As noted above, many Americans do not know or fully understand the meaning of the Veterans Day holiday, and too often confuse its purpose with that of Memorial Day. In order to honor the sacrifice and struggle of every U.S. soldier, living or dead, on November 11, take the time to make sure you understand why this special day of recognition and commemoration exists. First, watch this short video on the history and meaning of Veterans Day, which is narrated by U.S. Navy Petty Officer First Class Liz Vlahos. Next, take this challenging 10-question online quiz about Veterans Day, courtesy of AARP. Finally, share both the video and the quiz with your friends and family to help them better understand and appreciate the importance and significance of this annual holiday.

8. School a Veteran
Since 2007, cable television's History network has helped thousands of schools across the country hold a "Take a Veteran to School Day" event. Sometimes conducted for the entire student body, sometimes just involving the students of a single classroom, these opportunities connect American military veterans with K-12 students. To discover how you can bring a veteran to your school to share his or her stories and educate students about their past, visit the History network's "Take a Veteran to School" page, which provides links to a how-to guide in English and Spanish, curriculum guides, links to additional resources, etc.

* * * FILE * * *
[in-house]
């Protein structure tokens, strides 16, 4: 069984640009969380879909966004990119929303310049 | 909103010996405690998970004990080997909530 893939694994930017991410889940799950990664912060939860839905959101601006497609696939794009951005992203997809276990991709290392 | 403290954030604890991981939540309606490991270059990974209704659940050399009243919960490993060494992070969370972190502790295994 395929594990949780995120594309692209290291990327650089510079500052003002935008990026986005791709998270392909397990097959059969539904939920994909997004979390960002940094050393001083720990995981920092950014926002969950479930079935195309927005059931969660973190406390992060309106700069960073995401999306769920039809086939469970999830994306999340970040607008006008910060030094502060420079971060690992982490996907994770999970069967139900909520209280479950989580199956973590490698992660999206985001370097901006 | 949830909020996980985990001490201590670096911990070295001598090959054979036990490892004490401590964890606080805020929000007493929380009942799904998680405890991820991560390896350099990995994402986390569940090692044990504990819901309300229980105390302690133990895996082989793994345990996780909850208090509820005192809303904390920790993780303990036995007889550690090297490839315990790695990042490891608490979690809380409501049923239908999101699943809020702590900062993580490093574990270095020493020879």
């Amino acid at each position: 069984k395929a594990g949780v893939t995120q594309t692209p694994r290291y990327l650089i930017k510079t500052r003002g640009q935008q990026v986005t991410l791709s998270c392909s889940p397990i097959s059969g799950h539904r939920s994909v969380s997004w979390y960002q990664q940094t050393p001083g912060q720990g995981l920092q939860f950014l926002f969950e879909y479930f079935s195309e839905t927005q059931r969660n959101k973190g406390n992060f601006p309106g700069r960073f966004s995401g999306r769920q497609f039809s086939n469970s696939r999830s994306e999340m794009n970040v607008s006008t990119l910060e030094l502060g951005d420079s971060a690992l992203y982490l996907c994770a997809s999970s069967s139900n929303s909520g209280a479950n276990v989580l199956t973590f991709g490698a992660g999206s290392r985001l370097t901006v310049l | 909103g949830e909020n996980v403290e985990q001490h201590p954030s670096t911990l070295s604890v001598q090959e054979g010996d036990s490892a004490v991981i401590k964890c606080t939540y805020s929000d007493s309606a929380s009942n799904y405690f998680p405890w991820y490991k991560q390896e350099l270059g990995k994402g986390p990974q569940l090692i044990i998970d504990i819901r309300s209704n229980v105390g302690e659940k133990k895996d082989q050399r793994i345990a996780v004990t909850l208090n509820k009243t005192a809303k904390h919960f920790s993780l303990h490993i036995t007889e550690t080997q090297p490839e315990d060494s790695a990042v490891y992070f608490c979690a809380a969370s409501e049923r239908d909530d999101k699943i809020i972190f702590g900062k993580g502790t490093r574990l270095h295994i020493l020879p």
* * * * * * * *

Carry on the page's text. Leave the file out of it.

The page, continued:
9. Visit a Memorial
In towns and cities across the country, you will find memorials dedicated to the brave men and women who served in the Armed Forces. Whether honoring the soldiers of a particular war or battle, a specific branch of military service, an individual who distinguished him or herself during combat, etc., consider visiting a memorial in your area -- especially if you've never played "hometown tourist" before.

In addition, every American should experience at least once the many historic treasures in our nation's capital, Washington, DC -- particularly the memorials dedicated to the brave men and women who fought in World War II, the Korean War, and the Vietnam War, as well as Arlington National Cemetery. Whether on foot, bus or Segway, public or private, during day or night, etc., visiting the memorials in Washington, DC, is a great way to honor our troops, present and past.

10. Visit a Cemetery
Finally, consider honoring a deceased soldier on Veterans Day by visiting his or her gravesite, the spot where his or her cremated remains ("ashes") were scattered, or some other significant location in the life of the deceased. While there, you should remove any debris, such as leaves or dead flowers, from the gravesite and then leave a fresh floral bouquet and/or an American flag at his or her resting place to denote your visit and your appreciation. This act doesn't merely honor the dead; every living soldier, presently in service or not, would find comfort in knowing that his or her memory will live on in the hearts and minds of a grateful nation.

Sources:
"VA Voluntary Service." U.S. Department of Veterans Affairs. Retrieved November 3, 2013. http://www.volunteer.va.gov/index.asp

"About," www.honorflight.org. Retrieved November 3, 2013. http://www.honorflight.org/about

"Welcome," www.wwiimemorial.com. Retrieved November 3, 2013. http://www.wwiimemorial.com

"Take a Veteran to School." www.history.com. Retrieved November 4, 2013. http://www.history.com/take-a-veteran-to-school

Additional Reading:
Words of Inspiration: Soldiers
When the Holidays Hurt
Veterans Death, Burial & Memorial Benefits